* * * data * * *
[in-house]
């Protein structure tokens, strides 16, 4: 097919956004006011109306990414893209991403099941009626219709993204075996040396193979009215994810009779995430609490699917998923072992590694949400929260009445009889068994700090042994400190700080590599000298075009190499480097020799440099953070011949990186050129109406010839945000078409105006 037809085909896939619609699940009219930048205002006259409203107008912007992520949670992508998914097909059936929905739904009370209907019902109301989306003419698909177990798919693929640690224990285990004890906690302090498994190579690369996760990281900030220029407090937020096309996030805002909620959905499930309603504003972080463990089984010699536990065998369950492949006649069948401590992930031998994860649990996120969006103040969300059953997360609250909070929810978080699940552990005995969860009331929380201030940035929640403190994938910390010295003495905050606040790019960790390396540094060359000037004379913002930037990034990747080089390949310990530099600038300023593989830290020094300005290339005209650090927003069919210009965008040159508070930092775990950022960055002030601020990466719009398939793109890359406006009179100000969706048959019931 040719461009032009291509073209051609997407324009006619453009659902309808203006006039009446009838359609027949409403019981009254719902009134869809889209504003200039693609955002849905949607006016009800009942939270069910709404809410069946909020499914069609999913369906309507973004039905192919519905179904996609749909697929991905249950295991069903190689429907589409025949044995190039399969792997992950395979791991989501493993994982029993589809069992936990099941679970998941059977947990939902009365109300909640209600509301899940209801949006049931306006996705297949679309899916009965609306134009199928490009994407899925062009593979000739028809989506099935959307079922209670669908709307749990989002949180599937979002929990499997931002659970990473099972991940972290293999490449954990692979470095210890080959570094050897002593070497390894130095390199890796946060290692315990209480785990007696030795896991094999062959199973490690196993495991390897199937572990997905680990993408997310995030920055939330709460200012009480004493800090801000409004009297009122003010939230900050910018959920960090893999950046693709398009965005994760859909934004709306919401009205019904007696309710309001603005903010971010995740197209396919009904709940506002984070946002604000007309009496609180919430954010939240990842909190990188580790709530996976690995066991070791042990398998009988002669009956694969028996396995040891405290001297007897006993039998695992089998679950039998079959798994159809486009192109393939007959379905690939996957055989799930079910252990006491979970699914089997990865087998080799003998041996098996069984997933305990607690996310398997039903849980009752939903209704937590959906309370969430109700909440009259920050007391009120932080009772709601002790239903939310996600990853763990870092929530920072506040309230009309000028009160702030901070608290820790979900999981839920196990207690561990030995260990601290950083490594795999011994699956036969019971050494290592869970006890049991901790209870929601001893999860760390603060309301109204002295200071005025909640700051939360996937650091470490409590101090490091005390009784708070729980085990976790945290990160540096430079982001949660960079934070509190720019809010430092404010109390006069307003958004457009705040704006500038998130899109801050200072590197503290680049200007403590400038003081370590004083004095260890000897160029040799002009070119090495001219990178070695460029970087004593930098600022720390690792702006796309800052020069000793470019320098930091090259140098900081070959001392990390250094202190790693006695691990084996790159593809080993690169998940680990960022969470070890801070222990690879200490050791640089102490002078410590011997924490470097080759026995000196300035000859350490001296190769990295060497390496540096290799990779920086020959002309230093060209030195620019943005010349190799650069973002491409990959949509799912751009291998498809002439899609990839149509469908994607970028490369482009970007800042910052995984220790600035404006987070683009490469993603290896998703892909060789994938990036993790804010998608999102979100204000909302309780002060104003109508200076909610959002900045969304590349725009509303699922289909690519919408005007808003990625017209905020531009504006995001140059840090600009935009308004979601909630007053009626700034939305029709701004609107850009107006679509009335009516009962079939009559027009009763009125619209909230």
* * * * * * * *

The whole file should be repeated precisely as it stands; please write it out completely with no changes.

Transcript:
[in-house]
């Protein structure tokens, strides 16, 4: 097919956004006011109306990414893209991403099941009626219709993204075996040396193979009215994810009779995430609490699917998923072992590694949400929260009445009889068994700090042994400190700080590599000298075009190499480097020799440099953070011949990186050129109406010839945000078409105006 037809085909896939619609699940009219930048205002006259409203107008912007992520949670992508998914097909059936929905739904009370209907019902109301989306003419698909177990798919693929640690224990285990004890906690302090498994190579690369996760990281900030220029407090937020096309996030805002909620959905499930309603504003972080463990089984010699536990065998369950492949006649069948401590992930031998994860649990996120969006103040969300059953997360609250909070929810978080699940552990005995969860009331929380201030940035929640403190994938910390010295003495905050606040790019960790390396540094060359000037004379913002930037990034990747080089390949310990530099600038300023593989830290020094300005290339005209650090927003069919210009965008040159508070930092775990950022960055002030601020990466719009398939793109890359406006009179100000969706048959019931 040719461009032009291509073209051609997407324009006619453009659902309808203006006039009446009838359609027949409403019981009254719902009134869809889209504003200039693609955002849905949607006016009800009942939270069910709404809410069946909020499914069609999913369906309507973004039905192919519905179904996609749909697929991905249950295991069903190689429907589409025949044995190039399969792997992950395979791991989501493993994982029993589809069992936990099941679970998941059977947990939902009365109300909640209600509301899940209801949006049931306006996705297949679309899916009965609306134009199928490009994407899925062009593979000739028809989506099935959307079922209670669908709307749990989002949180599937979002929990499997931002659970990473099972991940972290293999490449954990692979470095210890080959570094050897002593070497390894130095390199890796946060290692315990209480785990007696030795896991094999062959199973490690196993495991390897199937572990997905680990993408997310995030920055939330709460200012009480004493800090801000409004009297009122003010939230900050910018959920960090893999950046693709398009965005994760859909934004709306919401009205019904007696309710309001603005903010971010995740197209396919009904709940506002984070946002604000007309009496609180919430954010939240990842909190990188580790709530996976690995066991070791042990398998009988002669009956694969028996396995040891405290001297007897006993039998695992089998679950039998079959798994159809486009192109393939007959379905690939996957055989799930079910252990006491979970699914089997990865087998080799003998041996098996069984997933305990607690996310398997039903849980009752939903209704937590959906309370969430109700909440009259920050007391009120932080009772709601002790239903939310996600990853763990870092929530920072506040309230009309000028009160702030901070608290820790979900999981839920196990207690561990030995260990601290950083490594795999011994699956036969019971050494290592869970006890049991901790209870929601001893999860760390603060309301109204002295200071005025909640700051939360996937650091470490409590101090490091005390009784708070729980085990976790945290990160540096430079982001949660960079934070509190720019809010430092404010109390006069307003958004457009705040704006500038998130899109801050200072590197503290680049200007403590400038003081370590004083004095260890000897160029040799002009070119090495001219990178070695460029970087004593930098600022720390690792702006796309800052020069000793470019320098930091090259140098900081070959001392990390250094202190790693006695691990084996790159593809080993690169998940680990960022969470070890801070222990690879200490050791640089102490002078410590011997924490470097080759026995000196300035000859350490001296190769990295060497390496540096290799990779920086020959002309230093060209030195620019943005010349190799650069973002491409990959949509799912751009291998498809002439899609990839149509469908994607970028490369482009970007800042910052995984220790600035404006987070683009490469993603290896998703892909060789994938990036993790804010998608999102979100204000909302309780002060104003109508200076909610959002900045969304590349725009509303699922289909690519919408005007808003990625017209905020531009504006995001140059840090600009935009308004979601909630007053009626700034939305029709701004609107850009107006679509009335009516009962079939009559027009009763009125619209909230």